Somali-born former Dutch MP Ayaan Hirsi Ali, known for her outspoken criticism of conservative Islam, seems unable to avoid controversy.
Time magazine has named Ayaan Hirsi Ali as an influential thinker
Caught up in a row over her Dutch citizenship, she resigned from parliament in May and said she would leave the Netherlands.
Her troubles began when Immigration Minister Rita Verdonk said she should be stripped of her passport because of falsifications in her asylum application when she came to the Netherlands in 1992.
But after the decision sparked uproar, Ms Verdonk made a major U-turn and said Ms Hirsi Ali could keep her Dutch citizenship after all.
It will not be enough to keep the 36-year-old in the country, however.
She has been offered a job at a Washington-based conservative think-tank, the American Enterprise Institute, starting in September.
As one of the Netherlands' most prominent politicians, the swiftness of Ms Hirsi Ali's fall took observers by surprise.
She rose to international attention in 2004 as the writer of a controversial film on violence against Muslim women, Submission, after her collaborator, filmmaker Theo van Gogh, was murdered by a radical Islamist.
Having received repeated death threats over her challenges to Islam's treatment of women, she has been living under 24-hour police guard.
AYAAN HIRSI ALI
1992 - arrives in the Netherlands, gives false name and age and claims to have come directly from Somalia; granted political asylum
1997 - receives Dutch citizenship
2002 - Vetted as candidate for VVD party; tells party and media that she lied on her asylum application
2003 - elected to the Netherlands' lower house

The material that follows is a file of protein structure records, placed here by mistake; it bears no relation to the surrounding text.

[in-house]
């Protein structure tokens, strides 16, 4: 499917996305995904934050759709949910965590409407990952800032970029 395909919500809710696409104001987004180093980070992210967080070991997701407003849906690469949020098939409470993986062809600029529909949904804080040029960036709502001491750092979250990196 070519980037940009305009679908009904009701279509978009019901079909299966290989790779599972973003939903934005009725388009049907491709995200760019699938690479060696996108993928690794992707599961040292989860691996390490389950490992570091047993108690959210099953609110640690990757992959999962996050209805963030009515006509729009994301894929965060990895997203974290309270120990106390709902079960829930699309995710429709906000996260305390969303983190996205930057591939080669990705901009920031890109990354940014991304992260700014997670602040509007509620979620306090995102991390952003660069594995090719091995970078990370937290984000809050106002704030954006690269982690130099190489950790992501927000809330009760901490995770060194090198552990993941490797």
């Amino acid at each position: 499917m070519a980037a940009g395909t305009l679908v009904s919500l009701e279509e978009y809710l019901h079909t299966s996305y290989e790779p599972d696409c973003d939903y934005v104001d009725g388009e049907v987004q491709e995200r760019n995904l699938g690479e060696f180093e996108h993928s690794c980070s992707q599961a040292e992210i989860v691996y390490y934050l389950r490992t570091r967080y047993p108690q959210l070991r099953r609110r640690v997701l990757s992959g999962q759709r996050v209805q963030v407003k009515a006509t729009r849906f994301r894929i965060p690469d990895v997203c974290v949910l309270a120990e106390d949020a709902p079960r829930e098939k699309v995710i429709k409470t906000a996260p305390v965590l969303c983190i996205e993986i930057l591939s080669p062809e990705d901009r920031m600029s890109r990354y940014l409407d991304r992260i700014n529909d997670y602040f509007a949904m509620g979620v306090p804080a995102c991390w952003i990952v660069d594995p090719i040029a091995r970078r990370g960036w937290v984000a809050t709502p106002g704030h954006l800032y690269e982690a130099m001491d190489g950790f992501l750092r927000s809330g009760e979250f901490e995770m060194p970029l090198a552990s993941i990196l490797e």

2004 - goes into hiding after her collaborator on the film Submission, filmmaker Theo van Gogh, is murdered
2005 - returns to parliament and announces plans to write sequels to Submission
May 2006 - resigns as MP and announces departure for US after documentary ignites a row over her citizenship
June 2006 - Dutch immigration minister says she can keep full citizenship
The latest furore erupted after a television documentary highlighted lies she had told about her name, age and how she had reached the Netherlands when she applied for asylum 14 years ago.
Ms Hirsi Ali had admitted the falsifications in several media interviews since 2002 and also informed her party, the liberal-conservative VVD, before standing for parliament in 2003.
But where the documentary seems to have hit her reputation hardest is in interviewing members of her family who contested her claim that she was fleeing a forced marriage when she arrived in the Netherlands aged 22.
The MP has previously explained not giving her real name, Ayaan Hirsi Magan, and saying she was born in 1967, not 1969, because she was afraid her family would find her.
She also told officials she had come directly from Somalia, rather than via Kenya and Germany, thus accelerating her claim for asylum.
Ms Verdonk said in May that the falsifications made her application for citizenship, granted in 1997, invalid.
But a month later, Ms Verdonk wrote to the Dutch parliament saying she had found a loophole which made it legitimate for Ms Hirsi Ali to have used her grandfather's name in her asylum claim.
Speaking to the BBC, Ms Hirsi Ali said that despite having lived in many countries, it was "extremely important" to her to be a Dutch citizen.
Immigration Minister Rita Verdonk is known her for hardline stance
"I define citizenship as declaring political allegiance to the community you belong [to] - and that for me is Holland," she told BBC World Service.
She said she had been "very open" about her asylum application when she was asked to stand for parliament and had been reassured by her party that her candidature was acceptable.
Dutch commentator Perro de Jong, of Radio Netherlands, said the uproar over Ms Hirsi Ali's status had been fuelled by recent debate over asylum and immigration in the Netherlands.
And he suggested that while the VVD benefited from the publicity Ms Hirsi Ali attracted, some within the party found it difficult to accept her outspoken views.
"You could argue that everyone liked her as a token... but maybe they weren't willing, because she was a woman and an immigrant, to accept her as an intellectual force - someone with her own agenda who would speak out," he said.
She may expect a warmer welcome in the US, where Time magazine has named her one of the most influential thinkers of our time.